Kaleem Caire, via email:
October 3, 2011
Dear Friends & Colleagues.
As the Wisconsin State Journal and The Capital Times newspapers reported over the weekend, the Urban League of Greater Madison, the new Board of Madison Preparatory Academy and Madison Teachers, Inc., the local teachers’ union, achieved a major milestone last Friday in agreeing to collaborate on our proposed charter schools for young men and women.
After a two-hour meeting and four months of ongoing discussions, MTI agreed to work “aggressively and proactively” with Madison Prep, through the existing collective bargaining agreement (CBA) between MTI and the Madison Metropolitan School District, to ensure the school achieves its diversity hiring goals; educational mission and staff compensation priorities; and staff and student performance objectives.
Where we started.
In March 2011, we submitted a proposal to MMSD’s Board of Education to start an all-boys public charter school that would serve 120 boys beginning in the 2012-13 school year: 60 boys in sixth grade and 60 boys in seventh grade. We proposed that the school would operate as a “non-instrumentality” charter school, which meant that Madison Prep would not employ teachers and other relevant support staff that were members of MTI’s collective bargaining unit. We also proposed a budget of $14,471 per pupil, an amount informed by budgets numbers shared with us by MMSD’s administration. MMSD’s 2010-11 budget showed the projected to spend $14,800 per student.
Where we compromised.
A. Instrumentality: As part of the final proposal that the Urban League will submit to MMSD’s Board of Education for approval next month, the Urban League will propose that Madison Prep operate as an instrumentality of MMSD, but have Madison Preparatory Academy retain the autonomy of governance and management of both the girls and boys charter schools. MTI has stated that they have no issue with this arrangement.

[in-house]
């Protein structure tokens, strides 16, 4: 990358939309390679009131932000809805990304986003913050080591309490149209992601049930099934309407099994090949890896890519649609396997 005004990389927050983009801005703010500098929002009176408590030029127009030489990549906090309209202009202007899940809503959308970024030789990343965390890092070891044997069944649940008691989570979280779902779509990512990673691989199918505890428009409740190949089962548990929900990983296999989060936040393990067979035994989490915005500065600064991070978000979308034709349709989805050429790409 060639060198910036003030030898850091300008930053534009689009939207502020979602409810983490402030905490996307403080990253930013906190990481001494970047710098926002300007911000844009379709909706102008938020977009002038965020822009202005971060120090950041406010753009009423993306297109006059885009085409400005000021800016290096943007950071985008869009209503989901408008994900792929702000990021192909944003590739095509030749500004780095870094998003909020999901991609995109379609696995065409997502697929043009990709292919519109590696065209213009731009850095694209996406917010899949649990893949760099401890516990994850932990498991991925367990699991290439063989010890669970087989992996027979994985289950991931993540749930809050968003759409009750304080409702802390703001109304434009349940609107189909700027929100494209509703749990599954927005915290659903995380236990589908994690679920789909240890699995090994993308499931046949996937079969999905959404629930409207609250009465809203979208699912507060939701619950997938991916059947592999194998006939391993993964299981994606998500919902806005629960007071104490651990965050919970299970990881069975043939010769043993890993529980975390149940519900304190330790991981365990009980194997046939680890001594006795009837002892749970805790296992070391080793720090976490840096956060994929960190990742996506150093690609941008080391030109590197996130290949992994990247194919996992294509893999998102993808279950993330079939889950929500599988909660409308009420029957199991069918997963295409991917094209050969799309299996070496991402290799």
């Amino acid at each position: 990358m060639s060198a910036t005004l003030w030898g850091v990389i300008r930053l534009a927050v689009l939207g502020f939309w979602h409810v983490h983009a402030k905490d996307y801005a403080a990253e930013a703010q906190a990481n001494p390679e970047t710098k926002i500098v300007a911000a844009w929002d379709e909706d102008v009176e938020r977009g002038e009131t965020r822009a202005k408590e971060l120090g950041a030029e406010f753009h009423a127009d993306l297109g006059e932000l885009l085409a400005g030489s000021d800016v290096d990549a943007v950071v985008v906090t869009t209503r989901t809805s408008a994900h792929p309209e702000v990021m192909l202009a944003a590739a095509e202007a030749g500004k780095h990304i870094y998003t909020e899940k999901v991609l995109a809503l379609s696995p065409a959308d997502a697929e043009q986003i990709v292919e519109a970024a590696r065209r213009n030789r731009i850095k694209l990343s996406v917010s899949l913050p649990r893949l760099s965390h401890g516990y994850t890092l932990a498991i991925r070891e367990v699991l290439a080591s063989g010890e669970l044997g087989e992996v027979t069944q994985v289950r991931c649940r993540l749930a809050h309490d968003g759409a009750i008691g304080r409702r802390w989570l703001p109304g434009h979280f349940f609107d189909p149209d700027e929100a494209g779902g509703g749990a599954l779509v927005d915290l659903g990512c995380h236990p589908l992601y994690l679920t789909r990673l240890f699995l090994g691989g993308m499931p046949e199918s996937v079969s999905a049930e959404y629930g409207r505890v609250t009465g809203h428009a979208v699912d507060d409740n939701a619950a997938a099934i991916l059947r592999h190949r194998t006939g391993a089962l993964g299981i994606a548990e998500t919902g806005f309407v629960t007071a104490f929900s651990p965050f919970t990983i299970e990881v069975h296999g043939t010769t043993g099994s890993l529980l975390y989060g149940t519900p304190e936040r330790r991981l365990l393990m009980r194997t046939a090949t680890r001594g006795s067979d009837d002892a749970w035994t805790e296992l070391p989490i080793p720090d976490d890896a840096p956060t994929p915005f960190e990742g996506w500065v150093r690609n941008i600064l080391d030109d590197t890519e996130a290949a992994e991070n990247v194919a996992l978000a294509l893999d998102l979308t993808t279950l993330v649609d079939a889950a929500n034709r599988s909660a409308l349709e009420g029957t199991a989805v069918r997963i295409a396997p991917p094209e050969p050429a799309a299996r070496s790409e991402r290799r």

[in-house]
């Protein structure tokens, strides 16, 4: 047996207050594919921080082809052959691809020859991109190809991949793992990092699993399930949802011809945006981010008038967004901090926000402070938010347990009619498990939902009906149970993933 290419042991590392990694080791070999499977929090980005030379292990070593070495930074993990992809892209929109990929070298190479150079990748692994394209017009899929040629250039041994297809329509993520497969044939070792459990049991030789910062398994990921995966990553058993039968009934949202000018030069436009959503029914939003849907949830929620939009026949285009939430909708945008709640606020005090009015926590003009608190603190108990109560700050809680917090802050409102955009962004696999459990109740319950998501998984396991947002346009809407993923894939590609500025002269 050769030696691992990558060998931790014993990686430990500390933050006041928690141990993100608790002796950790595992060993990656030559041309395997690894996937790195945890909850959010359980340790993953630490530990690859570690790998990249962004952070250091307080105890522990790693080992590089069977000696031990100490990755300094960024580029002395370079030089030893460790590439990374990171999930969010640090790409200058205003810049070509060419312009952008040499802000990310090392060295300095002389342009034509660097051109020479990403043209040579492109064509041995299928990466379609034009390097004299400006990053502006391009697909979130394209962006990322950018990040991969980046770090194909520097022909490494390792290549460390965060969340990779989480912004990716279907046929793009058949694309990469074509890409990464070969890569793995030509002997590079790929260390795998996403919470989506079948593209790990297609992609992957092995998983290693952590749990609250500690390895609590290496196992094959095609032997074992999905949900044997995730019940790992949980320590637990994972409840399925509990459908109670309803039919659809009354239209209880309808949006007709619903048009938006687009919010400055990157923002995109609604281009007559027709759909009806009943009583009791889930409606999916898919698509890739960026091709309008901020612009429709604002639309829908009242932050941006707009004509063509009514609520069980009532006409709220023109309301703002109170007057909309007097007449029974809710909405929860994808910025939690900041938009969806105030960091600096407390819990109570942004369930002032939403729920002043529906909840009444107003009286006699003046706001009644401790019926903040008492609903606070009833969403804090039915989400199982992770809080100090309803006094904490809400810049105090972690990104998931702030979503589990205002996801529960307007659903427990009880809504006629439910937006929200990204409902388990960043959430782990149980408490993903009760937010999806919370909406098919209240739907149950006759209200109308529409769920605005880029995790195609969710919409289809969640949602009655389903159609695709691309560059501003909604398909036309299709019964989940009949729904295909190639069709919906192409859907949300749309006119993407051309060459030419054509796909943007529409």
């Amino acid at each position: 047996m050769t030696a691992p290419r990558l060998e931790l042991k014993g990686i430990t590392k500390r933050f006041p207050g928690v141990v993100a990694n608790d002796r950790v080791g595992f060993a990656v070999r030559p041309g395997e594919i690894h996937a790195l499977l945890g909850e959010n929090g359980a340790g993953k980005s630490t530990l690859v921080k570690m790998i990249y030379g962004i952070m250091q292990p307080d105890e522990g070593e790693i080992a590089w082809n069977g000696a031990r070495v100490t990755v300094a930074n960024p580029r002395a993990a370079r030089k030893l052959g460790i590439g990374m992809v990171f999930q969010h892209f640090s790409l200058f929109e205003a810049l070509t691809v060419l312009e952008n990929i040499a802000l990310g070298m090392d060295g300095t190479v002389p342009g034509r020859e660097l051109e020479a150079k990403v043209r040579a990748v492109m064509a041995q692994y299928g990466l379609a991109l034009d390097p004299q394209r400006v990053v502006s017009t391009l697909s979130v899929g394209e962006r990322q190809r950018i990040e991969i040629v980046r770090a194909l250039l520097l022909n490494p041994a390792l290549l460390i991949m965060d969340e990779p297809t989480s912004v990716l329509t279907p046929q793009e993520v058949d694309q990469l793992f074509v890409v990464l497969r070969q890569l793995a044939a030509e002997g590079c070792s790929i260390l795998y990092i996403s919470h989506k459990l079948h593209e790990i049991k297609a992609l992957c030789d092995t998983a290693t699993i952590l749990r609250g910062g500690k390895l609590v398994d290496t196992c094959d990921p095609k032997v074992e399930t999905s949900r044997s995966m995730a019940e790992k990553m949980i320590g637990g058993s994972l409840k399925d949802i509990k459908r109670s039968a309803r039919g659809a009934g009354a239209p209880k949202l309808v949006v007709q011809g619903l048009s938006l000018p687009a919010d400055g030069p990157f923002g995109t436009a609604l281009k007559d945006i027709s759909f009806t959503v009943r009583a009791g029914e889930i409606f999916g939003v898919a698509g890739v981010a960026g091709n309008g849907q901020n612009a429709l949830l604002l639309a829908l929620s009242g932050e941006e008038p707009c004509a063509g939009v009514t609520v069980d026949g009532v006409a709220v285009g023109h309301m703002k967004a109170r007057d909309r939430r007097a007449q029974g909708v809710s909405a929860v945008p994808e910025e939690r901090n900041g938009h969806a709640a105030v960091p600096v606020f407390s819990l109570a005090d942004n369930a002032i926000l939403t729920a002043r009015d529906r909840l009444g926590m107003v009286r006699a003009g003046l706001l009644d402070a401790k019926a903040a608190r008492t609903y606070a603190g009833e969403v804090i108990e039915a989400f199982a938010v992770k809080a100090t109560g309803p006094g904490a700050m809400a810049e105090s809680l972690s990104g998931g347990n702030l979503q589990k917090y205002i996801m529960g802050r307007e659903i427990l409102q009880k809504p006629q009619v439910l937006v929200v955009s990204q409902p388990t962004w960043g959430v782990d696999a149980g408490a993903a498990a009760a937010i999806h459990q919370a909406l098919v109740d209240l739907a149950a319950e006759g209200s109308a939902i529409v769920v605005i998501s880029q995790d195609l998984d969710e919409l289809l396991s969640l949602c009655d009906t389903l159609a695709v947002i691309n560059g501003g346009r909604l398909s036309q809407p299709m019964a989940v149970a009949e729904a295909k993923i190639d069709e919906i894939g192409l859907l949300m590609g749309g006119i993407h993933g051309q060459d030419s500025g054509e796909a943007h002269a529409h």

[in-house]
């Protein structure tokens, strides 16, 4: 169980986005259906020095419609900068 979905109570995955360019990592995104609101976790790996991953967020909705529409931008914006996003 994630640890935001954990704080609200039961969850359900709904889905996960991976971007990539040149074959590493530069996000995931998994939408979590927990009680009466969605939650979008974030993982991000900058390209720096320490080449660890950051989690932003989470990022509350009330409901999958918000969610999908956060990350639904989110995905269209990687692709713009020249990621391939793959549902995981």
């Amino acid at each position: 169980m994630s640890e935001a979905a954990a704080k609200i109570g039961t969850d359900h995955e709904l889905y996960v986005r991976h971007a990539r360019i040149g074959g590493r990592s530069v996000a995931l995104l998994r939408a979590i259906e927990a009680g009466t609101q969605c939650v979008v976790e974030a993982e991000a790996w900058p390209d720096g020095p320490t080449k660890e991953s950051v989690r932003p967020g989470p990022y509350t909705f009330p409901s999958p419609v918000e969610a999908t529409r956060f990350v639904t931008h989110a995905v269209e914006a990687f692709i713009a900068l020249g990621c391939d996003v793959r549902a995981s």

What this means is that Madison Prep’s teachers, guidance counselor, clerical staff and nurse will be members of the MTI bargaining unit. As is required under the current CBA, each position will be appropriately compensated for working extra hours to accommodate Madison Prep’s longer school day and year. These costs have been built into our budget. All other staff will employed by Madison Preparatory Academy, Inc. and the organization will contract out for some services, as appropriate.
B. Girls School Now: When we began this journey to establish Madison Prep, we shared that it was our vision to establish a similar girls school within 12-24 months of the boys school starting. To satisfy the concerns of the Wisconsin Department of Public Instruction about how Madison Prep complies with federal Title IX regulations, we offered to start the girls school at the same time. We have since accelerated the girls school in our planning and look forward to opening the girls and boys schools in August 2012 with 60 sixth grade boys and 60 sixth grade girls. We will add one grade per year in each school until we reach a full compliment of 6th – 12th grades and 840 students total.